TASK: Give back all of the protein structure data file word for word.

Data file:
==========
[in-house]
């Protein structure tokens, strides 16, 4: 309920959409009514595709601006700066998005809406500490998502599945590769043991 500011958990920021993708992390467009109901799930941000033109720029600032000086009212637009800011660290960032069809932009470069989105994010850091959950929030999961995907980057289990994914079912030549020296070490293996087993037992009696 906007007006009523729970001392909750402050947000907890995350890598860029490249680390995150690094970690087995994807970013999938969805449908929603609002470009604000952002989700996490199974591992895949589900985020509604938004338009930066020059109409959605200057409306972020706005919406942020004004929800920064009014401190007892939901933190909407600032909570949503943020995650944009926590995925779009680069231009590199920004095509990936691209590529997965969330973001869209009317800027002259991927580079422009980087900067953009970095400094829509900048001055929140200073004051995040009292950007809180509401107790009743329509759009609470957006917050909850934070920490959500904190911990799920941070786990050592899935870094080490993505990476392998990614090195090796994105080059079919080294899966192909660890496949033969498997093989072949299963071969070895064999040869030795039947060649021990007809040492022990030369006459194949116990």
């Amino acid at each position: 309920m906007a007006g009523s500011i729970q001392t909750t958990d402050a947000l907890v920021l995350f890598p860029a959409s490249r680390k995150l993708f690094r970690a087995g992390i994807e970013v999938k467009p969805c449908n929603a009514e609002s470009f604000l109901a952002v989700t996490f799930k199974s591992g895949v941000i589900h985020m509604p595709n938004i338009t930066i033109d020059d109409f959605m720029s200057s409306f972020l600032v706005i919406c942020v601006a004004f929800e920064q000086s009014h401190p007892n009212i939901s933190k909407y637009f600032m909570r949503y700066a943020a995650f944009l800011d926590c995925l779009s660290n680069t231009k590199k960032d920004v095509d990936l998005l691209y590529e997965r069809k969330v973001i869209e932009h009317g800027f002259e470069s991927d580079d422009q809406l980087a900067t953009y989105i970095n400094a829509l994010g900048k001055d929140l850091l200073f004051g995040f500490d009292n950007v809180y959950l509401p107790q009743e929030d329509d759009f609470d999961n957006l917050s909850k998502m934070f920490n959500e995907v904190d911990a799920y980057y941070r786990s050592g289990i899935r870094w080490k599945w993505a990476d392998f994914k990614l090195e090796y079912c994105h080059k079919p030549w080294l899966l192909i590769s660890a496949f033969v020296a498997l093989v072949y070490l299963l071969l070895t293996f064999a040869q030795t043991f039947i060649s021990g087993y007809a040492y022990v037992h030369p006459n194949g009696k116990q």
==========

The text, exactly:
[in-house]
């Protein structure tokens, strides 16, 4: 309920959409009514595709601006700066998005809406500490998502599945590769043991 500011958990920021993708992390467009109901799930941000033109720029600032000086009212637009800011660290960032069809932009470069989105994010850091959950929030999961995907980057289990994914079912030549020296070490293996087993037992009696 906007007006009523729970001392909750402050947000907890995350890598860029490249680390995150690094970690087995994807970013999938969805449908929603609002470009604000952002989700996490199974591992895949589900985020509604938004338009930066020059109409959605200057409306972020706005919406942020004004929800920064009014401190007892939901933190909407600032909570949503943020995650944009926590995925779009680069231009590199920004095509990936691209590529997965969330973001869209009317800027002259991927580079422009980087900067953009970095400094829509900048001055929140200073004051995040009292950007809180509401107790009743329509759009609470957006917050909850934070920490959500904190911990799920941070786990050592899935870094080490993505990476392998990614090195090796994105080059079919080294899966192909660890496949033969498997093989072949299963071969070895064999040869030795039947060649021990007809040492022990030369006459194949116990």
């Amino acid at each position: 309920m906007a007006g009523s500011i729970q001392t909750t958990d402050a947000l907890v920021l995350f890598p860029a959409s490249r680390k995150l993708f690094r970690a087995g992390i994807e970013v999938k467009p969805c449908n929603a009514e609002s470009f604000l109901a952002v989700t996490f799930k199974s591992g895949v941000i589900h985020m509604p595709n938004i338009t930066i033109d020059d109409f959605m720029s200057s409306f972020l600032v706005i919406c942020v601006a004004f929800e920064q000086s009014h401190p007892n009212i939901s933190k909407y637009f600032m909570r949503y700066a943020a995650f944009l800011d926590c995925l779009s660290n680069t231009k590199k960032d920004v095509d990936l998005l691209y590529e997965r069809k969330v973001i869209e932009h009317g800027f002259e470069s991927d580079d422009q809406l980087a900067t953009y989105i970095n400094a829509l994010g900048k001055d929140l850091l200073f004051g995040f500490d009292n950007v809180y959950l509401p107790q009743e929030d329509d759009f609470d999961n957006l917050s909850k998502m934070f920490n959500e995907v904190d911990a799920y980057y941070r786990s050592g289990i899935r870094w080490k599945w993505a990476d392998f994914k990614l090195e090796y079912c994105h080059k079919p030549w080294l899966l192909i590769s660890a496949f033969v020296a498997l093989v072949y070490l299963l071969l070895t293996f064999a040869q030795t043991f039947i060649s021990g087993y007809a040492y022990v037992h030369p006459n194949g009696k116990q």